Mary (Jena Malone) is a devout student at Christian Eagle High School, where she is a member of the elite Christian Jewels clique, headed by the righteous Hilary Faye (Mandy Moore). Believing God will restore her virginity, she has sex with her Christian boyfriend Dean (Chad Faust) in order to allay his fears that he is gay. When she falls pregnant, she keeps it secret from her Christian mother (Mary Louise Parker), who is having an affair with Pastor Skip (Martin Donovan), but confides in the school's rebels, the Jewish Cassandra (Eva Amurri), the wheel-chair bound Roland (Macauley Culkin) and skating champion Patrick (Patrick Fugit). Jesus may be everywhere, but it doesn't seem to make the journey to the school graduation any easier.
Review by Louise Keller:
Relying on stereotypes and Christian fanaticism to carry its humour, Saved! is a teen comedy with more fervour than bite. The story is about religious teen groupies who rely on Jesus to endorse their every decision. Hypocrisy it the order of the day as characters that are 'holier than thou' contradict the principles they stand for. Being gay is considered a disease that needs treatment, and anyone who is not devoutly Christian must be saved. Of course, who really needs saving is the big question, as we learn by the end of the film. The ideas in this parody are edgy and focused, and the young cast is terrific. The humour is satirical, but director Brian Dannelly concentrates so intensely on making his point about religion, the script often ends up sounding like a sermon. The story's emotional curve is limited, so the payoff is mechanical rather than satisfying.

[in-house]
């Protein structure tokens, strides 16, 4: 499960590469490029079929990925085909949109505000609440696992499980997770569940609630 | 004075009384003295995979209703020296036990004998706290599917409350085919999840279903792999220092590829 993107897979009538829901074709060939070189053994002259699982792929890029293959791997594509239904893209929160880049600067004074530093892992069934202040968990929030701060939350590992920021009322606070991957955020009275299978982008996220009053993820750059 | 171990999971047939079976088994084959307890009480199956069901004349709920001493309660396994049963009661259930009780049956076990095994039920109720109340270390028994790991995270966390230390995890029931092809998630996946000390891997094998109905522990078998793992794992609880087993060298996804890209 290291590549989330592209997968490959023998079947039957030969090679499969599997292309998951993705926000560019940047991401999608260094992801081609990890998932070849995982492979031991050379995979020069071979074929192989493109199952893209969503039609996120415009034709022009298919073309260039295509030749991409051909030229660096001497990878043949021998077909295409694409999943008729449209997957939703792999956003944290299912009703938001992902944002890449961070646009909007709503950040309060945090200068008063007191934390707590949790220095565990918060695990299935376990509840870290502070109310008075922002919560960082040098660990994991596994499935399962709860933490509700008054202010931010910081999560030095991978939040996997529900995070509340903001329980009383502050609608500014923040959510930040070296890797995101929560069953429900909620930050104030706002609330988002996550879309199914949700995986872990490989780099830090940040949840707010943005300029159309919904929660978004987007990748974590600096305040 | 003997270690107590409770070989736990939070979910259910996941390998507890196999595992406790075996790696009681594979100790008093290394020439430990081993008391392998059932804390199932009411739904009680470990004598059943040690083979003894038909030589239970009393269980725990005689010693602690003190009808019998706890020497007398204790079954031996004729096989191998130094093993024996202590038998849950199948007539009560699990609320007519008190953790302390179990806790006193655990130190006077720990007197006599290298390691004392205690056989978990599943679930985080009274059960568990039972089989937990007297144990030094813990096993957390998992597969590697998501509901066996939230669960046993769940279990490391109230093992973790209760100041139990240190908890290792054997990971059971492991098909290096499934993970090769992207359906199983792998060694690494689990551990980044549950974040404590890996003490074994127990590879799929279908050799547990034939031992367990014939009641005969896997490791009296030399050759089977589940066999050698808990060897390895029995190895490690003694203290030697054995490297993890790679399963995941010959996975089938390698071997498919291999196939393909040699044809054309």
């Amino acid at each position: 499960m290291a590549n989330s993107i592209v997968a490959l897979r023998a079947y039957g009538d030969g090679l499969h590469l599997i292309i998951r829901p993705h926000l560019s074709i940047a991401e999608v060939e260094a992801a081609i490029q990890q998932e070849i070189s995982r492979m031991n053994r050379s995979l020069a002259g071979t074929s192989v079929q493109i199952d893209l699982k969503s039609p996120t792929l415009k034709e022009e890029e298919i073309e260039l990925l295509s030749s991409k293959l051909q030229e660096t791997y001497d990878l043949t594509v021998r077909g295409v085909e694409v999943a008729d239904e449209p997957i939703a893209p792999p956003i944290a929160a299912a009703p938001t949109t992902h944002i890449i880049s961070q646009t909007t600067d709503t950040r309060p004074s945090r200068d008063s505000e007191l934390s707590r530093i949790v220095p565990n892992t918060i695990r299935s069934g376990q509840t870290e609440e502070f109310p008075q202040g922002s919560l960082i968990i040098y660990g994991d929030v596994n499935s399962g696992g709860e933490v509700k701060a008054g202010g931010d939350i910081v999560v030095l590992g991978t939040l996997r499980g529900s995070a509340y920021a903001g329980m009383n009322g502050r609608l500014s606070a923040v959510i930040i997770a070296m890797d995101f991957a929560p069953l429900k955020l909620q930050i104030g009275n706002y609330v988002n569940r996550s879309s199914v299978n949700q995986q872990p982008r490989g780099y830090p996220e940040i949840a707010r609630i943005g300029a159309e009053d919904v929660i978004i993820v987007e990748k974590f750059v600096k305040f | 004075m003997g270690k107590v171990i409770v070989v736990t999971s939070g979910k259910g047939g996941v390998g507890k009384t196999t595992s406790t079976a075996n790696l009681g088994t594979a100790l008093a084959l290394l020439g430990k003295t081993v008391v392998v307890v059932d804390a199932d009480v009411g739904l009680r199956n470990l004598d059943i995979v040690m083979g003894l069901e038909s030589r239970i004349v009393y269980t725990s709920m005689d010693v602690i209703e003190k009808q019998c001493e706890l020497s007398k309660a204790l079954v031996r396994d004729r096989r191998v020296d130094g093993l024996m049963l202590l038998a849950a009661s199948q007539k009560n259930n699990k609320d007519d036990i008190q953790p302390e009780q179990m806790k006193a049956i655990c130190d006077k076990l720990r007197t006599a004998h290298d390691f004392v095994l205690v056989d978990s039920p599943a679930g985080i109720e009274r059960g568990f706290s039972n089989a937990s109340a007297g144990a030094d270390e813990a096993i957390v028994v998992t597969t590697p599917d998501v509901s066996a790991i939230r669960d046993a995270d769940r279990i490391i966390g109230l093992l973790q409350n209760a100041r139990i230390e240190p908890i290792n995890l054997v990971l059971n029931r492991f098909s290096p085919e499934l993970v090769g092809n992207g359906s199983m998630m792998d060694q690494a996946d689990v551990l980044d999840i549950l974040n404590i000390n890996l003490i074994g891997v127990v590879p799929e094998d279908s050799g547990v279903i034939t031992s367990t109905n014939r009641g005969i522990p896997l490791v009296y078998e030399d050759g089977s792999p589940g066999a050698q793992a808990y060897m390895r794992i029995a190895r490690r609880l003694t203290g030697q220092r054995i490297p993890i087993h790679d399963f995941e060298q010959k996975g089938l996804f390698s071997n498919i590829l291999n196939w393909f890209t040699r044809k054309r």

The setting is a Christian High School, where Jesus is the buzz word. The words 'Jesus is watching' preside over the classrooms and students aspire to wear a Christian Jewel badge to signify their acceptance into the elite school clique. Like Mean Girls, Saved! is about being an outsider, fighting peer pressure. Here, the Christian Jewels replaces the Plastics clique. It all starts in the swimming pool, when Chad mouths to Mary underwater amid the bubbles, that he is gay. Mary's imagined vision, followed by her giving herself to Chad in a bid to save him are unselfish, but is foolishly misguided. But these are the film's best scenes, when Mary struggles with her inner self before shopping for a home pregnancy test. Jena Malone's innocent Mary makes an appealing protagonist, and Mandy Moore is convincing as the self-righteous Hilary Faye whose fanaticism curbs her perspective. She becomes rather monotonous in her hysteria, however, and the climactic scene at the graduation dance never has the impact it should. Susan Sarandon's daughter Eva Amurri lights up the screen as the rebellious Cassandra, and we connect with her budding relationship with Macauley Culkin's disabled Roland.
The humour is satirical rather than laugh aloud, and I did enjoy the fresh performances. Ultimately, the film reveals that religion may not have all the answers after all, and being saved means different things to different people.
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CAST: Jena Malone, Mandy Moore, Macaulay Culkin, Patrick Fugit, Heather Matarazzo
PRODUCER: Sandy Stern, Michael Stipe, William Vince
DIRECTOR: Brian Dannelly
SCRIPT: Brian Dannelly, Michael Urban
CINEMATOGRAPHER: Bobby Bukowski
EDITOR: Pamela Martin
MUSIC: Christophe Beck
PRODUCTION DESIGN: Tony Devenyi
RUNNING TIME: 92 minutes
AUSTRALIAN DISTRIBUTOR: Beckers
AUSTRALIAN RELEASE: October 28, 2004